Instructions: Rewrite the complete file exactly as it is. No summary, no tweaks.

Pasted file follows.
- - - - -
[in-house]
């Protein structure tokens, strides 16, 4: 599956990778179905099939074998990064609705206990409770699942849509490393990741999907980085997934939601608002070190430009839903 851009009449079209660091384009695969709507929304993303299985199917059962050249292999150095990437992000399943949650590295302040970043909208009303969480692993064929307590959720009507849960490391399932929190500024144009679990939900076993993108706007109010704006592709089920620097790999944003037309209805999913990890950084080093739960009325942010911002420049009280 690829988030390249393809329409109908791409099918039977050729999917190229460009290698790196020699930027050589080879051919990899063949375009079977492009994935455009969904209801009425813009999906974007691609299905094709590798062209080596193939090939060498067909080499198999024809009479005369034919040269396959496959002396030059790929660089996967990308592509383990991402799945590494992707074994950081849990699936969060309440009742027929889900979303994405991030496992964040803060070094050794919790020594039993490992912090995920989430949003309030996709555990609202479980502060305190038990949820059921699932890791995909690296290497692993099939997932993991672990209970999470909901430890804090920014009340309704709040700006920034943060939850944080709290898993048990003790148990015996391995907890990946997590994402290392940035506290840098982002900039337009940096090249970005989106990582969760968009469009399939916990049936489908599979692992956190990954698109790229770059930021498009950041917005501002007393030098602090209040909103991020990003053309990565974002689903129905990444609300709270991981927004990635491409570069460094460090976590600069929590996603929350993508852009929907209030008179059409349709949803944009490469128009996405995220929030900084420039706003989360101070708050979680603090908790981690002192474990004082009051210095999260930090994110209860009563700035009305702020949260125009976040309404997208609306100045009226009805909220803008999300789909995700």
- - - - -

[in-house]
């Protein structure tokens, strides 16, 4: 599956990778179905099939074998990064609705206990409770699942849509490393990741999907980085997934939601608002070190430009839903 851009009449079209660091384009695969709507929304993303299985199917059962050249292999150095990437992000399943949650590295302040970043909208009303969480692993064929307590959720009507849960490391399932929190500024144009679990939900076993993108706007109010704006592709089920620097790999944003037309209805999913990890950084080093739960009325942010911002420049009280 690829988030390249393809329409109908791409099918039977050729999917190229460009290698790196020699930027050589080879051919990899063949375009079977492009994935455009969904209801009425813009999906974007691609299905094709590798062209080596193939090939060498067909080499198999024809009479005369034919040269396959496959002396030059790929660089996967990308592509383990991402799945590494992707074994950081849990699936969060309440009742027929889900979303994405991030496992964040803060070094050794919790020594039993490992912090995920989430949003309030996709555990609202479980502060305190038990949820059921699932890791995909690296290497692993099939997932993991672990209970999470909901430890804090920014009340309704709040700006920034943060939850944080709290898993048990003790148990015996391995907890990946997590994402290392940035506290840098982002900039337009940096090249970005989106990582969760968009469009399939916990049936489908599979692992956190990954698109790229770059930021498009950041917005501002007393030098602090209040909103991020990003053309990565974002689903129905990444609300709270991981927004990635491409570069460094460090976590600069929590996603929350993508852009929907209030008179059409349709949803944009490469128009996405995220929030900084420039706003989360101070708050979680603090908790981690002192474990004082009051210095999260930090994110209860009563700035009305702020949260125009976040309404997208609306100045009226009805909220803008999300789909995700």